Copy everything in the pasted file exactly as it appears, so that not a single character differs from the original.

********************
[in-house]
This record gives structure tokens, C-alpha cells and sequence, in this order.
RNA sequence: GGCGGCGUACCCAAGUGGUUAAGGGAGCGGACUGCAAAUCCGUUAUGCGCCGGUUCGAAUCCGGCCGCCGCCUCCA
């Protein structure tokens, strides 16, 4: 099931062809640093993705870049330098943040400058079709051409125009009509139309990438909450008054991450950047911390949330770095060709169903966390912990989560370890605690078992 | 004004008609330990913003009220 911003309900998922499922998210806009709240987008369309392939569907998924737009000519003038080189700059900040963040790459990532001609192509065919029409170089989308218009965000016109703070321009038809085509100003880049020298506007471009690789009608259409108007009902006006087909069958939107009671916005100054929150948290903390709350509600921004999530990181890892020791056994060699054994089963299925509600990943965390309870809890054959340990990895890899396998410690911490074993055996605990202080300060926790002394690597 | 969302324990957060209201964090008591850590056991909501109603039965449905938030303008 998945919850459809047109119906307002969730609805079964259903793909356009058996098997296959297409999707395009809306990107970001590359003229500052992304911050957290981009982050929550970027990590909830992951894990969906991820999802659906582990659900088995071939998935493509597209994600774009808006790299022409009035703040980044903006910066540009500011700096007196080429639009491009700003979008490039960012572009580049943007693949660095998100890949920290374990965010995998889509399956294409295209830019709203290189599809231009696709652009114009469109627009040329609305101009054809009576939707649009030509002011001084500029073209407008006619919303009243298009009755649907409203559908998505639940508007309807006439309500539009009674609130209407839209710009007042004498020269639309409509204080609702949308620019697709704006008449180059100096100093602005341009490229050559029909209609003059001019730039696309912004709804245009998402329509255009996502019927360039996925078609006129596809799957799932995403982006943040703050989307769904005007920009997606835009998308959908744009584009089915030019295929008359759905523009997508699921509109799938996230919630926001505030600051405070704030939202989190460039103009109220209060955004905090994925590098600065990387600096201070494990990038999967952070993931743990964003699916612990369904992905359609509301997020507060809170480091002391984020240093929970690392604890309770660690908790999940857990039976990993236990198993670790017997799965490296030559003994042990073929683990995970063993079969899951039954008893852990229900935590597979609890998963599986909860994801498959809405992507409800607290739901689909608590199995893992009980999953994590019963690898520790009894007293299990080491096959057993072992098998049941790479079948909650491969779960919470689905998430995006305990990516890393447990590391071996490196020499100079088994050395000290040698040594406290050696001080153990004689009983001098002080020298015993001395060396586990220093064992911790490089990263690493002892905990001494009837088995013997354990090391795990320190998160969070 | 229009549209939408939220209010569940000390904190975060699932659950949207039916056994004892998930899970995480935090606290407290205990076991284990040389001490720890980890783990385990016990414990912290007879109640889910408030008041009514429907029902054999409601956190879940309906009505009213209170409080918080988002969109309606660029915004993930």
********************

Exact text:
[in-house]
This record gives structure tokens, C-alpha cells and sequence, in this order.
RNA sequence: GGCGGCGUACCCAAGUGGUUAAGGGAGCGGACUGCAAAUCCGUUAUGCGCCGGUUCGAAUCCGGCCGCCGCCUCCA
């Protein structure tokens, strides 16, 4: 099931062809640093993705870049330098943040400058079709051409125009009509139309990438909450008054991450950047911390949330770095060709169903966390912990989560370890605690078992 | 004004008609330990913003009220 911003309900998922499922998210806009709240987008369309392939569907998924737009000519003038080189700059900040963040790459990532001609192509065919029409170089989308218009965000016109703070321009038809085509100003880049020298506007471009690789009608259409108007009902006006087909069958939107009671916005100054929150948290903390709350509600921004999530990181890892020791056994060699054994089963299925509600990943965390309870809890054959340990990895890899396998410690911490074993055996605990202080300060926790002394690597 | 969302324990957060209201964090008591850590056991909501109603039965449905938030303008 998945919850459809047109119906307002969730609805079964259903793909356009058996098997296959297409999707395009809306990107970001590359003229500052992304911050957290981009982050929550970027990590909830992951894990969906991820999802659906582990659900088995071939998935493509597209994600774009808006790299022409009035703040980044903006910066540009500011700096007196080429639009491009700003979008490039960012572009580049943007693949660095998100890949920290374990965010995998889509399956294409295209830019709203290189599809231009696709652009114009469109627009040329609305101009054809009576939707649009030509002011001084500029073209407008006619919303009243298009009755649907409203559908998505639940508007309807006439309500539009009674609130209407839209710009007042004498020269639309409509204080609702949308620019697709704006008449180059100096100093602005341009490229050559029909209609003059001019730039696309912004709804245009998402329509255009996502019927360039996925078609006129596809799957799932995403982006943040703050989307769904005007920009997606835009998308959908744009584009089915030019295929008359759905523009997508699921509109799938996230919630926001505030600051405070704030939202989190460039103009109220209060955004905090994925590098600065990387600096201070494990990038999967952070993931743990964003699916612990369904992905359609509301997020507060809170480091002391984020240093929970690392604890309770660690908790999940857990039976990993236990198993670790017997799965490296030559003994042990073929683990995970063993079969899951039954008893852990229900935590597979609890998963599986909860994801498959809405992507409800607290739901689909608590199995893992009980999953994590019963690898520790009894007293299990080491096959057993072992098998049941790479079948909650491969779960919470689905998430995006305990990516890393447990590391071996490196020499100079088994050395000290040698040594406290050696001080153990004689009983001098002080020298015993001395060396586990220093064992911790490089990263690493002892905990001494009837088995013997354990090391795990320190998160969070 | 229009549209939408939220209010569940000390904190975060699932659950949207039916056994004892998930899970995480935090606290407290205990076991284990040389001490720890980890783990385990016990414990912290007879109640889910408030008041009514429907029902054999409601956190879940309906009505009213209170409080918080988002969109309606660029915004993930």